Trump’s Popularity Isn’t Going Anywhere

The former president faces many legal challenges, but they haven’t significantly impacted his popularity among voters.

Written by Joanna Button

What’s new: A *New York Times/*Siena College poll shows just how deep Republican support for former President Donald Trump runs. Over half of Republicans, 54 percent, say they’d vote for Trump in 2024 compared to 17 percent for runner-up Ron DeSantis. Trump leads his competitors by wide margins in every region and demographic.

  • Why it matters: As primaries loom, Trump's popularity seems impervious to potential federal indictments and attacks from GOP rivals vying for his base. Recent polls project a neck-and-neck race in 2024 between him and President Joe Biden.

DeSantis’s struggle: The Florida governor is Trump’s biggest primary rival, but his initial momentum has been slipping. Running as a conservative family man, his campaign has largely focused on fighting against progressivism in schools, businesses, and other institutions. He points to the numerous conservative bills he’s passed in Florida as an indication that he can buckle down and get important things done. His success in his state, however, is not enough.

Comparison: Trump leads DeSantis among Republican voters from all across the spectrum, even those who agree more with DeSantis on anti-”woke” issues. When asked to compare the two candidates, Republicans were more likely to refer to DeSantis as “moral” and “likable,” but more likely to see Trump as a “strong leader,” “able to beat Joe Biden,” and “fun” — a trait that sets him apart from other politicians in general.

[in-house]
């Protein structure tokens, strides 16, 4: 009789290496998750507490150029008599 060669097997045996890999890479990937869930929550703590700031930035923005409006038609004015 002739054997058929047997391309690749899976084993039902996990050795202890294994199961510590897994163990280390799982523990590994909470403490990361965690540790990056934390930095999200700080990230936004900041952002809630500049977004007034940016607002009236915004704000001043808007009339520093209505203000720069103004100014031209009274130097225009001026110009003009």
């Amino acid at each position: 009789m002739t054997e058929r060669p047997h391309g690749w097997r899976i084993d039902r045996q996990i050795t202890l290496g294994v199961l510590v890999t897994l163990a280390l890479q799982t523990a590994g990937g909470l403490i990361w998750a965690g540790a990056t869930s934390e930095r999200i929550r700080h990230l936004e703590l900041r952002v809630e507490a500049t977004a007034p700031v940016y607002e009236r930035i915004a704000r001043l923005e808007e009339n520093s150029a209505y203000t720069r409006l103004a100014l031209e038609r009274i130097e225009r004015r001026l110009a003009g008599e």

Unwavering support: Republicans across the board are sold on Trump, and the numerous legal challenges he faces haven’t dented support for his 2024 presidential bid. Many Republicans say they like DeSantis, but love Trump – he has gained their trust with his populist message. But another factor seems to play into his popularity: many simply appreciate his bold and entertaining personality.

  • Notable: Trump even has support from 22 percent of voters who believe he has committed serious federal crimes. This could be due to the sentiment that others in politics and government are more corrupt.

  • Dive deeper: In the poll, Trump leads by substantial margins among both genders, all age groups, moderates, conservatives, and across educational backgrounds and geographical locations. DeSantis has struggled to make significant inroads, with only slight traction among college-educated voters.

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